The Home and the World: War-Torn Landscapes and the Literary Imagination of a Bengali Military Doctor in Mesopotamia During the First World War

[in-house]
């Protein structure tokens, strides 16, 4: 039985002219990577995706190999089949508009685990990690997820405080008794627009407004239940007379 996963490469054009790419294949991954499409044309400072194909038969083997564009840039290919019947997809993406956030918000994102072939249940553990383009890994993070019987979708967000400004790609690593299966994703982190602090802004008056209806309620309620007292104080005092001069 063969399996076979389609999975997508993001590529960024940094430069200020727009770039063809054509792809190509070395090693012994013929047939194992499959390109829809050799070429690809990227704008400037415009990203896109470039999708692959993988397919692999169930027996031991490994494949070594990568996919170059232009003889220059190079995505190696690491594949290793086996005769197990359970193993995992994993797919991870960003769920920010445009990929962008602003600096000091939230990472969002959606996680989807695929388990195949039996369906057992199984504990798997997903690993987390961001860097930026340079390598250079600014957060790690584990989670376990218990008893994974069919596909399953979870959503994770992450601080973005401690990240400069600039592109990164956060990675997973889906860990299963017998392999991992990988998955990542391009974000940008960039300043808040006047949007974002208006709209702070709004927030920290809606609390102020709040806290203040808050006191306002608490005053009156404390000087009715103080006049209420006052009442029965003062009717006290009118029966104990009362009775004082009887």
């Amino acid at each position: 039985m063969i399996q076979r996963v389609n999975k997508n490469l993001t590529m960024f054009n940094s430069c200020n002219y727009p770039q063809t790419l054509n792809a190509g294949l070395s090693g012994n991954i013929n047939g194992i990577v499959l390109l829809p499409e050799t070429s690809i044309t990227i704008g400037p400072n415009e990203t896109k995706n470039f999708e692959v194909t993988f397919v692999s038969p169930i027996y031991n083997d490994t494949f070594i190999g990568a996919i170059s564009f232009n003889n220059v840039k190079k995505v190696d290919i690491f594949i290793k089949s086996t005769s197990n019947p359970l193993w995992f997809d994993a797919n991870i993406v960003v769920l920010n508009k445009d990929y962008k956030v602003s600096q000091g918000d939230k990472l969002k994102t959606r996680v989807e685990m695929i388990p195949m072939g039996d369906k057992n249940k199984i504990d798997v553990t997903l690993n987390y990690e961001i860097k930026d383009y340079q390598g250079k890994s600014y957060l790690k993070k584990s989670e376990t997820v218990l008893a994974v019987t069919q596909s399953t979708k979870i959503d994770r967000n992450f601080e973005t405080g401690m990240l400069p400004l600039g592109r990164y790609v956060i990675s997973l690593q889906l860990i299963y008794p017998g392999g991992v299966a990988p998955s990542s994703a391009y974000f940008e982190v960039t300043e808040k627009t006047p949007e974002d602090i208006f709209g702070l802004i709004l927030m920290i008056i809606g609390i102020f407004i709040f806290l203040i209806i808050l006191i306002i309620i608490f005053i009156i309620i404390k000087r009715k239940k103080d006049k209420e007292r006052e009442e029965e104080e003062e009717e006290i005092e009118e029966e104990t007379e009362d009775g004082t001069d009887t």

Over one million Indians served in the First World War. A doctor from Calcutta, Captain Kalyan Mukherji, meticulously recorded his displacement from Bengal to Mesopotamia in the form of letters written to his mother. This chapter examines how Mukherji imagined, encountered and experienced the war-torn Mesopotamian landscape. It demonstrates how, equipped with an English education and exposure to European cultural hegemony in Bengal, Mukherji negotiated his disappointment with the war-ravaged landscape, by practising a version of Orientalism (in Said’s terms) and by performing ‘colonial mimicry’, in applying English poetic imagery to imagine the gardens of Basra and Baghdad. The chapter establishes how Mukherji attempted to reconcile himself with the real Mesopotamian landscape, by offering a scathing indictment of patriotism as ‘seizing a piece of land’, thus condemning the colonial ambitions of the British, and prefiguring Rabindranath Tagore’s wariness about nationalism in his 1916 novel The Home and the World.